Independent Sen. Kyrsten Sinema announced Tuesday that she will not run for re-election this year, leaving the Senate after one term that saw her paint Arizona blue, leave the Democratic Party and play a key role in numerous legislative negotiations in a tightly divided Senate.

“Because I choose civility, understanding, listening, working together to get stuff done, I will leave the Senate at the end of this year,” Sinema said in a video posted on her X account.

Sinema’s decision paves the way for a tough and expensive fight for her seat — though it will be more straightforward than the messy three-way contest she would have prompted by staying in. The leading Republican, 2022 gubernatorial candidate Kari Lake, and the leading Democrat, Rep. Ruben Gallego, are already running hard to replace Sinema.

In her video, Sinema said partisan warfare has carried the day.

“Compromise is a dirty word. We’ve arrived at that crossroad, and we chose anger and division. I believe in my approach, but it’s not what America wants right now,” Sinema said.

Sinema’s decision comes as her prospects of victory appeared dim if she ran. Polling on the race is sparse, but surveys have consistently shown Sinema in third place in a hypothetical three-way contest featuring Gallego and Lake. It was unclear which candidate she would have pulled more support from.

Notably, Sinema believed she was stronger with Arizona Republicans than with her former party. In a prospectus reported by NBC News last September, Sinema told donors her path to victory was to attract 10% to 20% of Democrats, 60% to 70% of independents and 25% to 35% of Republicans.

Gallego praised Sinema on news of her departure.

“As we look ahead, Arizona is at a crossroads. Protecting abortion access, tackling housing affordability, securing our water supply, defending our democracy — all of this and more is on the line,” he said in a statement. “I welcome all Arizonans, including Senator Sinema, to join me in that mission.”

Republicans, who are hoping to flip the Senate back into their control this year, are eyeing Arizona as a potential pickup opportunity. Democrats hold a slim majority in the Senate, and the GOP needs a net gain of two seats to win the chamber outright or one seat plus the tie-breaking vice presidency.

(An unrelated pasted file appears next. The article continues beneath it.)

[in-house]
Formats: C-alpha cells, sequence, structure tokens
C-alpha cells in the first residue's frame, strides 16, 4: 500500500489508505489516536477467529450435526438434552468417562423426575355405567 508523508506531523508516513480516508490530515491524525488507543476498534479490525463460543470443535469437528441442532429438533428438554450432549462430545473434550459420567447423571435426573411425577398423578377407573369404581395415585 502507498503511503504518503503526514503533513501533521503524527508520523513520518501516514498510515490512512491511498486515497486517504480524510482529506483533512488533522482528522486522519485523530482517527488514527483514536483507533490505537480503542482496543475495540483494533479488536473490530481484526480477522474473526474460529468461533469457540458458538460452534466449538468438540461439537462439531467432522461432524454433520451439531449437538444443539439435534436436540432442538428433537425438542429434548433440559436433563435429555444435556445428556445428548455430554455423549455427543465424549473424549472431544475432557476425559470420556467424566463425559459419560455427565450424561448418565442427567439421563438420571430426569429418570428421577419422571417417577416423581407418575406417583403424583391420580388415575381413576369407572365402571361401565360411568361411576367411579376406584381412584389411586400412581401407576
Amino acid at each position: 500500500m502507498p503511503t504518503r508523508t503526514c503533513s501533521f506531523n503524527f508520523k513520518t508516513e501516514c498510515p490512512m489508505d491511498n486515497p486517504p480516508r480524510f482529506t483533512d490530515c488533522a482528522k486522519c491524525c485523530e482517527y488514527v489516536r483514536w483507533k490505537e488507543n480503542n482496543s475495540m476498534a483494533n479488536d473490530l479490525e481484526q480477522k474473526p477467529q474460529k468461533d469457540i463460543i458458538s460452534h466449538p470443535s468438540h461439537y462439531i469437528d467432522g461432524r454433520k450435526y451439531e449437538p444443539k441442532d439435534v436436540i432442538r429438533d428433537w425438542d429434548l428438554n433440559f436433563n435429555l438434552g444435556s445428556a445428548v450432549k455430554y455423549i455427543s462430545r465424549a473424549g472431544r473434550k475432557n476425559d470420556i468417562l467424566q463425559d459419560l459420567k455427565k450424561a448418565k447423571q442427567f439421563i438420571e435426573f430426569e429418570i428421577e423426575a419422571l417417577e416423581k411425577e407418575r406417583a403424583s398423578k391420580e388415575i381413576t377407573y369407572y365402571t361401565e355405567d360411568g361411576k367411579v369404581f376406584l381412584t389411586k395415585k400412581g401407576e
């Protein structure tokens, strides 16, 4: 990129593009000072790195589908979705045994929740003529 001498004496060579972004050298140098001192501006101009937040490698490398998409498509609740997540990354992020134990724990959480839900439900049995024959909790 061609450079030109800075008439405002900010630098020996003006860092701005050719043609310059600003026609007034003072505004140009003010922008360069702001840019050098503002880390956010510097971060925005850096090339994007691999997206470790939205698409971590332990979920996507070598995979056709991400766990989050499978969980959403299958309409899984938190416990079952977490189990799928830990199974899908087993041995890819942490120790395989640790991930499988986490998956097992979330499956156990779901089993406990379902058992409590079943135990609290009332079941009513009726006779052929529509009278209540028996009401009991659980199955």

Sinema’s political arc has been extraordinary, from Green Party organizer to the GOP’s erstwhile favorite Democrat in the U.S. Senate. In 2004 she became a Democrat and was elected to the Arizona Legislature. At a 2011 progressive gathering, she labeled Arizona the “meth lab of democracy” while criticizing legislation that state Republicans were advancing. She ran and won an election in 2012 to the U.S. House, where her voting record showed some centrist bona fides. She used that moderate approach to get elected to the Senate in 2018, ending a losing streak for Democrats statewide.

Kyrsten Sinema during an interview on Capitol Hill
Kyrsten Sinema during an interview on Capitol Hill, on May 18, 2023. Al Drago / Bloomberg via Getty Images file

Sinema was a pivotal vote during Biden’s first two years in the 50-50 Senate, using her clout to shape his signature Inflation Reduction Act and single-handedly nix provisions she opposed, like tax rate increases on corporations and the wealthy, and to pare back a provision aimed at lowering prescription drug prices. She was at the center of multiple successful bipartisan negotiations, including on infrastructure and gun safety.

Sinema left her party to become an independent in 2022, while still helping Democrats maintain control of the Senate. That came after an irreparable rift between Sinema and Arizona Democrats, as she stood in the way of some legislation proposed by Biden and voted to block Democratic efforts to undo the Senate filibuster to advance voting-rights legislation.

Previous key allies, like EMILY’s List, said they would no longer support Sinema, and there was talk of Gallego challenging her in a Democratic primary. She announced in December 2022 that she would leave the Democratic Party and become an independent, but Sinema did not tip her hand about whether she’d run for re-election.

Sinema’s influence has waned since Republicans took control of the House and Democrats gained one seat in the Senate in 2023. The Arizona senator negotiated a border security deal with Democrats and Republicans earlier this year, but it was blocked by Republicans.

“What I’ve demonstrated in my five years in the United States Senate, is that I have a proven track record of bringing disparate interests and groups together, finding common ground and moving forward with bipartisan solutions,” Sinema told NBC News in December in the midst of the border bill negotiations.

And as she often did, she shrugged off a question then about her re-election plans, casting it as a sideshow compared to her legislative work: “I’m 100% focused on delivering a real result,” Sinema continued.

Arizona’s tilt to becoming a purple state was confirmed in 2020, when Biden narrowly carried the state against then-President Donald Trump. In 2022, Arizona’s other senator, Democrat Mark Kelly, won his re-election race by 5 percentage points, but in another statewide race, now-Gov. Katie Hobbs, a Democrat, beat Lake by less than 1 point.

Other key 2024 battleground races include Democratic Sens. Jon Tester of Montana and Sherrod Brown of Ohio, both running for re-election, while in West Virginia, Democratic Sen. Joe Manchin is not running for another term.

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